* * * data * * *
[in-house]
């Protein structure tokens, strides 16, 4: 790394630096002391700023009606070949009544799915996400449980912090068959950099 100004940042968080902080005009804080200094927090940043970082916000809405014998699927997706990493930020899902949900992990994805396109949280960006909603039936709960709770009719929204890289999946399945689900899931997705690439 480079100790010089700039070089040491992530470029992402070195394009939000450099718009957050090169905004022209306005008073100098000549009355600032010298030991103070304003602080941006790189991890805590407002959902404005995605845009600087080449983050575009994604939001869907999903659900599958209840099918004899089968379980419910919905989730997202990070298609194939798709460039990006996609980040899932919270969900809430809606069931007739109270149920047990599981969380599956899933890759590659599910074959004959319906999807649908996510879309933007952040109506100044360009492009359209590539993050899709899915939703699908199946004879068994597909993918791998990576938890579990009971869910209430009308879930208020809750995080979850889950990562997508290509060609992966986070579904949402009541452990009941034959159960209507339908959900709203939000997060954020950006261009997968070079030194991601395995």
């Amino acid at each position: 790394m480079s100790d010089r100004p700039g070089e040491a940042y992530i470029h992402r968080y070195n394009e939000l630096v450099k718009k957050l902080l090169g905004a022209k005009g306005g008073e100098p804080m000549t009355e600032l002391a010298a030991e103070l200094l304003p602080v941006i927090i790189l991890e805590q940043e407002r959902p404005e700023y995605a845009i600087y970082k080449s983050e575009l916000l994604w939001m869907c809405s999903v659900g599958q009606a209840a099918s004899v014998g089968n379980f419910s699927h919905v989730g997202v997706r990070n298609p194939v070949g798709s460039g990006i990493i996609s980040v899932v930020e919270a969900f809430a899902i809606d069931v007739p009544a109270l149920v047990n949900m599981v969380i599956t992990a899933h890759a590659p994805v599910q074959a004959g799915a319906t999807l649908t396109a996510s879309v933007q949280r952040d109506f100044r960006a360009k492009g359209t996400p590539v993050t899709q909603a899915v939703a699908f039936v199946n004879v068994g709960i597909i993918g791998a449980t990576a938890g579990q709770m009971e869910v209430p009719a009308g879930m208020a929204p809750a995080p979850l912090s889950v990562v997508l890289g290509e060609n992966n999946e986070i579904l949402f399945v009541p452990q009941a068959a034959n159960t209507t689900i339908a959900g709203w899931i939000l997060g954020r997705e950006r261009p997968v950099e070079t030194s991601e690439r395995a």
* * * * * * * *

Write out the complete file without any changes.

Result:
[in-house]
């Protein structure tokens, strides 16, 4: 790394630096002391700023009606070949009544799915996400449980912090068959950099 100004940042968080902080005009804080200094927090940043970082916000809405014998699927997706990493930020899902949900992990994805396109949280960006909603039936709960709770009719929204890289999946399945689900899931997705690439 480079100790010089700039070089040491992530470029992402070195394009939000450099718009957050090169905004022209306005008073100098000549009355600032010298030991103070304003602080941006790189991890805590407002959902404005995605845009600087080449983050575009994604939001869907999903659900599958209840099918004899089968379980419910919905989730997202990070298609194939798709460039990006996609980040899932919270969900809430809606069931007739109270149920047990599981969380599956899933890759590659599910074959004959319906999807649908996510879309933007952040109506100044360009492009359209590539993050899709899915939703699908199946004879068994597909993918791998990576938890579990009971869910209430009308879930208020809750995080979850889950990562997508290509060609992966986070579904949402009541452990009941034959159960209507339908959900709203939000997060954020950006261009997968070079030194991601395995």
């Amino acid at each position: 790394m480079s100790d010089r100004p700039g070089e040491a940042y992530i470029h992402r968080y070195n394009e939000l630096v450099k718009k957050l902080l090169g905004a022209k005009g306005g008073e100098p804080m000549t009355e600032l002391a010298a030991e103070l200094l304003p602080v941006i927090i790189l991890e805590q940043e407002r959902p404005e700023y995605a845009i600087y970082k080449s983050e575009l916000l994604w939001m869907c809405s999903v659900g599958q009606a209840a099918s004899v014998g089968n379980f419910s699927h919905v989730g997202v997706r990070n298609p194939v070949g798709s460039g990006i990493i996609s980040v899932v930020e919270a969900f809430a899902i809606d069931v007739p009544a109270l149920v047990n949900m599981v969380i599956t992990a899933h890759a590659p994805v599910q074959a004959g799915a319906t999807l649908t396109a996510s879309v933007q949280r952040d109506f100044r960006a360009k492009g359209t996400p590539v993050t899709q909603a899915v939703a699908f039936v199946n004879v068994g709960i597909i993918g791998a449980t990576a938890g579990q709770m009971e869910v209430p009719a009308g879930m208020a929204p809750a995080p979850l912090s889950v990562v997508l890289g290509e060609n992966n999946e986070i579904l949402f399945v009541p452990q009941a068959a034959n159960t209507t689900i339908a959900g709203w899931i939000l997060g954020r997705e950006r261009p997968v950099e070079t030194s991601e690439r395995a």